by David Crary source: AP Dec 4, 2011
In the early months after the 9/11 terror attacks, America’s visceral reaction was to gird for a relentless, whatever-it-takes quest to punish those responsible and prevent any recurrences.
To a striking extent, those goals have been achieved. Yet over the years, Americans have also learned about trade-offs, about decisions and practices that placed national security on a higher plane than civil liberties and, in the view of some, above the rule of law.
* * * * *It’s by no means the first time in U.S. history that security concerns spawned tactics that, when brought to light, troubled Americans. But the past decade has been notable, even in historical context, for the scope and durability of boundary-pushing practices.
Abroad, there were secret prisons and renditions of terror suspects, the use of waterboarding and other interrogation techniques that critics denounced as torture, and the egregious abuse of detainees by U.S. military personnel at Iraq’s Abu Ghraib prison and elsewhere.
At home, there has been widespread warrantless wiretapping authorized by the National Security Agency and the issuance of more than 200,000 national security letters ordering an array of Americans — including business owners and librarians — to turn over confidential records.
Now, in the very city that suffered most on 9/11, new information has emerged about the New York Police Department’s intelligence operations — ramped up after the attacks in ways that critics say amount to racial and ethnic profiling, though the department denies that charge.
Since August, an Associated Press investigation has revealed a vast NYPD intelligence-collecting effort targeting the city’s Muslims. The CIA helped develop some of the programs.
The FBI also has intelligence-gathering operations that target Muslim and other ethnic communities. Both the bureau and the NYPD defend the programs as conforming to guidelines on profiling, while critics brand the tactics as unconstitutional and ineffective.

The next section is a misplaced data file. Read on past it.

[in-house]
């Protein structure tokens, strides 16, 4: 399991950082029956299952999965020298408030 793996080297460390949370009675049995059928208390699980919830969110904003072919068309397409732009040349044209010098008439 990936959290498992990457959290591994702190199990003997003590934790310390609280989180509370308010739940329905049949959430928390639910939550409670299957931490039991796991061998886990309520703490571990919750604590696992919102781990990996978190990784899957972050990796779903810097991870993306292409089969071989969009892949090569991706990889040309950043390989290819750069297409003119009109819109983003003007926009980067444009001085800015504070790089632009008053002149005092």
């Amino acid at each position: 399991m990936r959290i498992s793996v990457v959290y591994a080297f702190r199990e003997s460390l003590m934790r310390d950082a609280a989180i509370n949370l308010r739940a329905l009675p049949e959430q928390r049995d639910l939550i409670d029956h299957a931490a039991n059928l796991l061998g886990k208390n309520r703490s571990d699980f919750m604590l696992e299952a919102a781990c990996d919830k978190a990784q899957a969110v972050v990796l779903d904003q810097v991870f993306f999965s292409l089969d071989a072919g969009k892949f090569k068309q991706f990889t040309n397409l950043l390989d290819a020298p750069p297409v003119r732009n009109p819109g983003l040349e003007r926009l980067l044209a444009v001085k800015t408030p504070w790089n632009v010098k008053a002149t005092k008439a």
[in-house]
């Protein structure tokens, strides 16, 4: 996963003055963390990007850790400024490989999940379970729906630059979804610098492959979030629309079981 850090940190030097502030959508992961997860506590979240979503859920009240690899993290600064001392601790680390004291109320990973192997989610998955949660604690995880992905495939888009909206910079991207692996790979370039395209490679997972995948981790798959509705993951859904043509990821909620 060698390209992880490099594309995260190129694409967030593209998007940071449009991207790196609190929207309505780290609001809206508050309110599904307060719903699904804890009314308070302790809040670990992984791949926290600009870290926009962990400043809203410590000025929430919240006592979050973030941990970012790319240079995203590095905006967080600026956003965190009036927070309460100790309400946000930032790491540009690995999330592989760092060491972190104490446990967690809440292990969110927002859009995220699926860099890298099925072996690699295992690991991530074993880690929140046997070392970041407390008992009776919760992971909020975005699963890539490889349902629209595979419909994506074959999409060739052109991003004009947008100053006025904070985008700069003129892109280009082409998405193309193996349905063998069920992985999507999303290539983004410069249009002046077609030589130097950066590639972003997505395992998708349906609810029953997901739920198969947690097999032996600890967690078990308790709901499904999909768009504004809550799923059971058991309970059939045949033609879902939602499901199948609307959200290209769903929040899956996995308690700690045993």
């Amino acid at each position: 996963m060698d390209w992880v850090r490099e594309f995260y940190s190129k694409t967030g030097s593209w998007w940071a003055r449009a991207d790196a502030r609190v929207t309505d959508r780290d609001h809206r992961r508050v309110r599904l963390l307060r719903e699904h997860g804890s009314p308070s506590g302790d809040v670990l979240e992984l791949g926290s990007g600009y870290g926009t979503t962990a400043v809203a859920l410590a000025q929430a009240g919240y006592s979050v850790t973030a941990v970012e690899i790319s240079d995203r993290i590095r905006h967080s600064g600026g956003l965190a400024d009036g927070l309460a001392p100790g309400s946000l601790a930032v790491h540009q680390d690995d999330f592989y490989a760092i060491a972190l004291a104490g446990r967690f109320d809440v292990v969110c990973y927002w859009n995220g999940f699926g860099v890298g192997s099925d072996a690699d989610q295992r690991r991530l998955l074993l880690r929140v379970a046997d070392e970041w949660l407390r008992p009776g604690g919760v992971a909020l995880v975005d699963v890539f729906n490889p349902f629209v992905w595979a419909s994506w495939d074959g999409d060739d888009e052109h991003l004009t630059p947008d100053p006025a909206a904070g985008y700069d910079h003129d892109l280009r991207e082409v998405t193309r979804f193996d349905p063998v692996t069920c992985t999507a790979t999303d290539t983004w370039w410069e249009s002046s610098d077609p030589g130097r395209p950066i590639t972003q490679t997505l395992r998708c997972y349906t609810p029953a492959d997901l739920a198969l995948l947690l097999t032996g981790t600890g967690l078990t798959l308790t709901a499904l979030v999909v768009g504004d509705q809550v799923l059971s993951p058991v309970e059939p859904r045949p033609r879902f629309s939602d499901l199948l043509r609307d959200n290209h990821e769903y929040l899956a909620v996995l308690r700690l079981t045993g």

“Targeting entire communities for investigation based on erroneous stereotypes produces flawed intelligence,” says Michael German, a former FBI agent who’s now senior policy counsel for the American Civil Liberties Union. “Law-enforcement programs based on evidence and facts are effective, and a system of bias and mass suspicion is not.”
The FBI, which in 2003 was authorized to conduct racial and ethnic profiling in national security investigations, says its community assessments are legal and vital. “Certain terrorist and criminal groups are comprised of persons primarily from a particular ethnic or geographic community, which must be taken into account when trying to determine if there are threats to the United States,” the bureau said in response to ACLU criticism.
But some feel the perpetual safety-vs.-civil-liberties balancing act has been knocked askew since 9/11. In a recent assessment of national security response to the terror attacks, the ACLU faulted policies it said had undermined the Constitution.
“We lost our way when, instead of addressing the challenge of terrorism consistent with our values, our government chose the path of torture and targeted killing … of warrantless government spying and the entrenchment of a national surveillance state,” its report said. “That is not who we are, or who we want to be.”
Nationally, civil-liberties advocates have taken numerous legal steps, including lawsuits, to challenge some of the federal surveillance practices or find out more about their scope. In New York, some elected officials are calling for federal and state investigations of the NYPD spying on Muslim neighborhoods.
* * * * *Yet top politicians — including President Barack Obama and New York Mayor Michael Bloomberg — are reluctant to criticize homeland-security operations.
“I believe we should do what we have to do to keep us safe. And we have to be consistent with the Constitution and with people’s rights,” Bloomberg said ahead of the 10th-anniversary commemorations of 9/11.
Many Americans seem to agree. According to a poll in September by The Associated Press-NORC Center for Public Affairs Research, two-thirds of Americans say it’s fitting to sacrifice some privacy and freedoms to oppose terrorism.
Tim Lynch, head of the libertarian-leaning Cato Institute’s Project on Criminal Justice and an expert on civil liberties, says most Americans are unaware of the extent to which basic liberties are being undermined by new, security-motivated legal precedents.
“The average person only comes face-to-face with some of these policies at the airport,” he said.
“But those of us trained in the law are alarmed,” Lynch said. “Lawmakers are too willing to pass laws that would give more power to the FBI and the executive branch.”
Such a law, critics say, was the sweeping Patriot Act, which was swiftly drafted after the Sept. 11 attacks and signed into law on Oct. 26, 2001. Among its provisions, it allows government agents to conduct broad searches for records in national security investigations without court warrants.